Whatzup

There's No Place Like Home
Corporate Circus

by Jason Hoffman There's No Place Like Home

Not counting their early EP S*** Like A Champion, Corporate Circus have just released their second album. Packed with13 hyper-kinetic songs, There’s No Place Like Home exhibits a degree of professionalism and polish usually reserved for national releases.

While they label themselves as “punk rock,” my ears pick up alternative influences and a highly developed sense of melody not usually found in punk fodder. You have most likely heard “Fool’s Paradise,” which received heavy airplay on 102.3-FM. Exhibiting a catchy melody, buzzing guitars, and a dumpster’s worth of energy, it takes a major effort not to like this song.

“Hooray For School” finds Ryan Bettinger spouting forth sarcastic lyrics against a wall of Krokus-edged guitars provided by Jon Shoes and Corbin Arnett. More 80s influence is found in “Everyday,” which rockets through a metal introduction before bassist Josh Bloom leads the motley crew into a gutsy guitar riff section quite out of character for punk. The band exhibits their amazing technical skill in “What I Never Had,” which opens with a ferocious display of guitar mastery while Jeremy Isaacs pounds the skins with such insanity that I imagine he was about two inches off his stool while playing. Also getting a lot of airplay is “Disturbed,” a bouncy, gritty diatribe against small town America, a song that currently has plans to infect the musical mind of anyone who hears it.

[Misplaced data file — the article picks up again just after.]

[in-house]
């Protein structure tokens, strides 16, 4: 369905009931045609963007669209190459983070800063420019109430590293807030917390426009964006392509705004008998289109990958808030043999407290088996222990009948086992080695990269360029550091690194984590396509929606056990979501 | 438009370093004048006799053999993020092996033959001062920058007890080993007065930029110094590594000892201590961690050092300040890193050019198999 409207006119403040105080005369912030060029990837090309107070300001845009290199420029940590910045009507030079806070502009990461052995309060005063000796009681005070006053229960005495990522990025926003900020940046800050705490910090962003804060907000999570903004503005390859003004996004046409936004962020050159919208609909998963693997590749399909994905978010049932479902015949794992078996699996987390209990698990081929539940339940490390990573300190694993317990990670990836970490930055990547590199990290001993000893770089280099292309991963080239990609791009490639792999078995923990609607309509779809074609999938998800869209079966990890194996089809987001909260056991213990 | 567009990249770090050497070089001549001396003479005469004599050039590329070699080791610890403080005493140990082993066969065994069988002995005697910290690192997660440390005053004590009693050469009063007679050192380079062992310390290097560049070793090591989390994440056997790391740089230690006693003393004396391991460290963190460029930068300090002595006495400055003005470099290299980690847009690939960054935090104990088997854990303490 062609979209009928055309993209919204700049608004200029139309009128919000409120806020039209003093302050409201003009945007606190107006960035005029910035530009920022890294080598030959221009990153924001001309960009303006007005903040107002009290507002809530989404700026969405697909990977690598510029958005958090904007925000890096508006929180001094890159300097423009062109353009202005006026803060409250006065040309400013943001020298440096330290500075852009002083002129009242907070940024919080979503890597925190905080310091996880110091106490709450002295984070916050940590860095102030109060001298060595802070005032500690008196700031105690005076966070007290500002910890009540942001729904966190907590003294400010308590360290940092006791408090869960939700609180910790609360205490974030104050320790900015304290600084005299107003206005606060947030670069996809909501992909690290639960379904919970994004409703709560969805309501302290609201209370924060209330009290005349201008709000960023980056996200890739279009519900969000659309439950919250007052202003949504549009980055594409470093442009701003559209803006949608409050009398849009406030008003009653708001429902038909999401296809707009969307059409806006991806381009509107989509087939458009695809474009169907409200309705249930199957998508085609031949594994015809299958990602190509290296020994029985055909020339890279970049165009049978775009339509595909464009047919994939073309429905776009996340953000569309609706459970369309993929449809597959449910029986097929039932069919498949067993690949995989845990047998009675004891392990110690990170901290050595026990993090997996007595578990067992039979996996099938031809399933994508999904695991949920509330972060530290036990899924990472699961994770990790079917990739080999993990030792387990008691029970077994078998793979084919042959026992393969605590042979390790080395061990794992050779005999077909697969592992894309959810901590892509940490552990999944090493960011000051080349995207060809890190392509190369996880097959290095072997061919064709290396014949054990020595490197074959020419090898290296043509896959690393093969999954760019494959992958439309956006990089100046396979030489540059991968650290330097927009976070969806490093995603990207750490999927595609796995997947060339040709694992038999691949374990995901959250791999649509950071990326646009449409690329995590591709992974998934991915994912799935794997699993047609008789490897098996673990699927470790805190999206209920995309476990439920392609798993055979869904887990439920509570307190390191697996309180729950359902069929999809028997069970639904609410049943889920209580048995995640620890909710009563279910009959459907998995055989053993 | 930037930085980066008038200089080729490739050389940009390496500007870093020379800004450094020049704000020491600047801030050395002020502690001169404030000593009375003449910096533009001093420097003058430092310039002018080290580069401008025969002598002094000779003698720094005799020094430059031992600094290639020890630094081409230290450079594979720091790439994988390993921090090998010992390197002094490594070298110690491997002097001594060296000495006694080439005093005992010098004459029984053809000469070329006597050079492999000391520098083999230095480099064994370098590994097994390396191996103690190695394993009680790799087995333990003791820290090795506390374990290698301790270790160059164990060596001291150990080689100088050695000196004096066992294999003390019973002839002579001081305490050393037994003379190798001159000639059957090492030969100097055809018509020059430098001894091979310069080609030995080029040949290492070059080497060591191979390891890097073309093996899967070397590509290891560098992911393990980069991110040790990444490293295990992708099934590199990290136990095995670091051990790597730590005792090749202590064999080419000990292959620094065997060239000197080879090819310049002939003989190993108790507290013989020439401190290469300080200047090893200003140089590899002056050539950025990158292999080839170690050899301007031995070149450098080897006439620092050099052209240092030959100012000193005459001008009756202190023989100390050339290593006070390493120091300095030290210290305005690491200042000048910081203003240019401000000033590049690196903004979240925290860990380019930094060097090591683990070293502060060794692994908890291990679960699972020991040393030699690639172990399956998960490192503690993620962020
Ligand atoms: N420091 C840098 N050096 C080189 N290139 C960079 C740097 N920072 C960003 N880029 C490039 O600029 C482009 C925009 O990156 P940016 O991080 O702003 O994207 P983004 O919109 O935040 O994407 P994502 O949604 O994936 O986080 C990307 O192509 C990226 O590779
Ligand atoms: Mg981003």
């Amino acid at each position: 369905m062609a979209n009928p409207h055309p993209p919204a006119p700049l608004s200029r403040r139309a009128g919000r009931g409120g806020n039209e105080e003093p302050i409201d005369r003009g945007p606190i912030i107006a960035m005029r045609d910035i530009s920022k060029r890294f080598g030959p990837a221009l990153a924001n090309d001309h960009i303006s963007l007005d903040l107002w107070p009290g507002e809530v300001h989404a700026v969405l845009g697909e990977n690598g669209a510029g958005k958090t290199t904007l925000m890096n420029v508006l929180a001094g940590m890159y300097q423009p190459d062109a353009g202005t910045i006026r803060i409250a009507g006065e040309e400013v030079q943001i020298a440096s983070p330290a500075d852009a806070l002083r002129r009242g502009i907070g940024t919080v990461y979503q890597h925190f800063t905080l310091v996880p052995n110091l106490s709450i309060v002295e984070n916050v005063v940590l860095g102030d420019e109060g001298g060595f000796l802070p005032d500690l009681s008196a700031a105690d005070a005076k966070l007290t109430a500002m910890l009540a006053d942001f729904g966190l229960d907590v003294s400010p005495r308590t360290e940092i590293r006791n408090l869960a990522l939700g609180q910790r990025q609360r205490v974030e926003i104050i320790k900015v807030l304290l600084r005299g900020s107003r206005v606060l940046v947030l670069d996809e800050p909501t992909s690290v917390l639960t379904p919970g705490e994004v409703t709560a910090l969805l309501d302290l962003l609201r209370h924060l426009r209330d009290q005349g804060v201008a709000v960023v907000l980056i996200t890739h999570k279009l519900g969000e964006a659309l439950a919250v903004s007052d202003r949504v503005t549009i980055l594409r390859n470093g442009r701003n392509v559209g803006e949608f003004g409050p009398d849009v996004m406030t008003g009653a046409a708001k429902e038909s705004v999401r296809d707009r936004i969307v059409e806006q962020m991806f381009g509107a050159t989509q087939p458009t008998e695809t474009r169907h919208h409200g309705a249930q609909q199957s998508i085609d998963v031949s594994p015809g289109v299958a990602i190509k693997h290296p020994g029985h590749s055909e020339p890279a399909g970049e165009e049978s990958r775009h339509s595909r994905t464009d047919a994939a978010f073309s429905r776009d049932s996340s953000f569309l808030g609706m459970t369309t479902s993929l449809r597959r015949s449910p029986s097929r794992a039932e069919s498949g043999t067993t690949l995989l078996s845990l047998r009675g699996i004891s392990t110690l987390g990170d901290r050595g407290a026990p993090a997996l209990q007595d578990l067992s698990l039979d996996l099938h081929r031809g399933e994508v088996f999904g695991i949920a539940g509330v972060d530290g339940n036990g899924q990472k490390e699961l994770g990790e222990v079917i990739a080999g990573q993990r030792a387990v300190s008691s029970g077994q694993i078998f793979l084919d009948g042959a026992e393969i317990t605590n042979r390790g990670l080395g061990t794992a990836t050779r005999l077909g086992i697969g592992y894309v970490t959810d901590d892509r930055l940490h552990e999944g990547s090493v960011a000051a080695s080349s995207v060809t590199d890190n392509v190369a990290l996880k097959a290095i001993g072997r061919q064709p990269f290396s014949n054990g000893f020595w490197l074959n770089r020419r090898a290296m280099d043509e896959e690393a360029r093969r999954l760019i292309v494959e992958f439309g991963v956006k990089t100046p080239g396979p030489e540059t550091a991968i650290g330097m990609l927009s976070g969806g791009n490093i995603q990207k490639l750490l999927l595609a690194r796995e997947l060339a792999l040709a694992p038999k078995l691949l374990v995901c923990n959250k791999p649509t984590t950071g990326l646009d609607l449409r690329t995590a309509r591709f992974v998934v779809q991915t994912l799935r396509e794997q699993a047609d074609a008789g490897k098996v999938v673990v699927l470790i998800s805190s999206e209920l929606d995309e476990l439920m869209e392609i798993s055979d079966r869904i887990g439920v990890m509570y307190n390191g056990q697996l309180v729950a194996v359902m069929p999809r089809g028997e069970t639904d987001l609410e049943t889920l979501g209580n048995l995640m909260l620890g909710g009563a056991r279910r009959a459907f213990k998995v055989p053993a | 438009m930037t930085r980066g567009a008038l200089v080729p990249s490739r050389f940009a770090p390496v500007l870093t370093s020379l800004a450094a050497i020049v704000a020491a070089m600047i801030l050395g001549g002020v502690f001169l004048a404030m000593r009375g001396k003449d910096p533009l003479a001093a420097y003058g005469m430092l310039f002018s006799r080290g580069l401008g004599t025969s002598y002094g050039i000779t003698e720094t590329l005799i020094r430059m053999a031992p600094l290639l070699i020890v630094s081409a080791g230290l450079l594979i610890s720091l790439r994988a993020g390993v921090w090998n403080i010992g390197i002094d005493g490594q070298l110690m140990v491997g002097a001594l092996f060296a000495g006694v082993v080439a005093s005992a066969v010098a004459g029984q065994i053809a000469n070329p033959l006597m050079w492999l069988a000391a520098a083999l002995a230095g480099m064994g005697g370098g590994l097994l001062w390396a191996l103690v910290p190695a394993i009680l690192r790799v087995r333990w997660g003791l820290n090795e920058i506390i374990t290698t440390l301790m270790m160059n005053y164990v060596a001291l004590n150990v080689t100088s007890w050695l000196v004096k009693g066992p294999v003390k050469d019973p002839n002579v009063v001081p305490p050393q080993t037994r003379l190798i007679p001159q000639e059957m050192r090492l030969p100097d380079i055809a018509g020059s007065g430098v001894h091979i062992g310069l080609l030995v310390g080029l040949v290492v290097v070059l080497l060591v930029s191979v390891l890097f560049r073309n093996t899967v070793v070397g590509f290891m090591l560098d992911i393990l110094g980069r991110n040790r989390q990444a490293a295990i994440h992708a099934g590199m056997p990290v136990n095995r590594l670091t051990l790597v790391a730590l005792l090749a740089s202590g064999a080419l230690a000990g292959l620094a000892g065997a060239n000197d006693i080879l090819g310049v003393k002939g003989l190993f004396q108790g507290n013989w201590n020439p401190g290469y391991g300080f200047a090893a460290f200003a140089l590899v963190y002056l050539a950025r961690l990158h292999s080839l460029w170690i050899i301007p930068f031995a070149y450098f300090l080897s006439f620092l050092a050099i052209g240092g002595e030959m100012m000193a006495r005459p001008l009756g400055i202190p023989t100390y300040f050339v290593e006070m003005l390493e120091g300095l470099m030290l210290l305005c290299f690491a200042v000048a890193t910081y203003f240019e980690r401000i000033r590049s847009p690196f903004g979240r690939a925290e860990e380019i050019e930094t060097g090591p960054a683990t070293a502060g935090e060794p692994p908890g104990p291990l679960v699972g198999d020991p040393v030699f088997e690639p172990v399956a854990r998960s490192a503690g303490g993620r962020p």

True to the punk ethic, most of these songs hover around the three-minute mark. What I found particularly pleasing was that a number of songs open with well-written extended instrumental passages that provide a nice change from the usual song structure. Add to this the variety of song influences, from metal to hardcore to punk to pop, and you’ve got my attention.

I should have guessed this album was recorded by Tim Bushong of T.Bush Record Plant, the local master of capturing a band’s combustible energy. The guitar sounds are deadly and everything is amazingly well recorded and mixed — my hat, and toupee, are off to Mr. Bushong. These 45 minutes of screaming, energetic, melodic punk can be found at Karma Records, Wooden Nickel Music stores and Sam Goody.

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